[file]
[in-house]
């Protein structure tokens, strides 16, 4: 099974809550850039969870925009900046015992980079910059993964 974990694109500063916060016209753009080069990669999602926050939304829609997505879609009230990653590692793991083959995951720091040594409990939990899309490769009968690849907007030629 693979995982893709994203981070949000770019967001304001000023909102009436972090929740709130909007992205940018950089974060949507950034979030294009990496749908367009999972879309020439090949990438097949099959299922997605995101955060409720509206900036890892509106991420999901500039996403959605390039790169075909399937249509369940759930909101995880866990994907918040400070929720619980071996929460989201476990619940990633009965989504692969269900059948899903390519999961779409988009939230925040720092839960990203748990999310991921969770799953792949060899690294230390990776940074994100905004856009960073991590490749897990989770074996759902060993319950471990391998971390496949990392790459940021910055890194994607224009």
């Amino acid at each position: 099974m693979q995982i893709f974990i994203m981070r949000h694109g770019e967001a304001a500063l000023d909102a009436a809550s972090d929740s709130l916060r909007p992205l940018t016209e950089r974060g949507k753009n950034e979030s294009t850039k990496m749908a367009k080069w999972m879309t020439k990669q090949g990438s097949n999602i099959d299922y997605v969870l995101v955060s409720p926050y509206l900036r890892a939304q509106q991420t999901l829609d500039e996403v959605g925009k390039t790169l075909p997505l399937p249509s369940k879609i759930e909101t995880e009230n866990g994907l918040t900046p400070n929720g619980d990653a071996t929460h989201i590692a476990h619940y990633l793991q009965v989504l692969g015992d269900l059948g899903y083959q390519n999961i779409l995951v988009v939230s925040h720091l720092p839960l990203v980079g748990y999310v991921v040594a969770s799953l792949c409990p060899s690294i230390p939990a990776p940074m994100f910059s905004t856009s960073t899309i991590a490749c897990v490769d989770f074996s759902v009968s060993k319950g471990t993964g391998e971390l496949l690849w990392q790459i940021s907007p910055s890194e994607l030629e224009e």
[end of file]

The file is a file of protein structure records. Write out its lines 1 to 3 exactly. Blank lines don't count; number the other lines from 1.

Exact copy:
[in-house]
């Protein structure tokens, strides 16, 4: 099974809550850039969870925009900046015992980079910059993964 974990694109500063916060016209753009080069990669999602926050939304829609997505879609009230990653590692793991083959995951720091040594409990939990899309490769009968690849907007030629 693979995982893709994203981070949000770019967001304001000023909102009436972090929740709130909007992205940018950089974060949507950034979030294009990496749908367009999972879309020439090949990438097949099959299922997605995101955060409720509206900036890892509106991420999901500039996403959605390039790169075909399937249509369940759930909101995880866990994907918040400070929720619980071996929460989201476990619940990633009965989504692969269900059948899903390519999961779409988009939230925040720092839960990203748990999310991921969770799953792949060899690294230390990776940074994100905004856009960073991590490749897990989770074996759902060993319950471990391998971390496949990392790459940021910055890194994607224009």
């Amino acid at each position: 099974m693979q995982i893709f974990i994203m981070r949000h694109g770019e967001a304001a500063l000023d909102a009436a809550s972090d929740s709130l916060r909007p992205l940018t016209e950089r974060g949507k753009n950034e979030s294009t850039k990496m749908a367009k080069w999972m879309t020439k990669q090949g990438s097949n999602i099959d299922y997605v969870l995101v955060s409720p926050y509206l900036r890892a939304q509106q991420t999901l829609d500039e996403v959605g925009k390039t790169l075909p997505l399937p249509s369940k879609i759930e909101t995880e009230n866990g994907l918040t900046p400070n929720g619980d990653a071996t929460h989201i590692a476990h619940y990633l793991q009965v989504l692969g015992d269900l059948g899903y083959q390519n999961i779409l995951v988009v939230s925040h720091l720092p839960l990203v980079g748990y999310v991921v040594a969770s799953l792949c409990p060899s690294i230390p939990a990776p940074m994100f910059s905004t856009s960073t899309i991590a490749c897990v490769d989770f074996s759902v009968s060993k319950g471990t993964g391998e971390l496949l690849w990392q790459i940021s907007p910055s890194e994607l030629e224009e």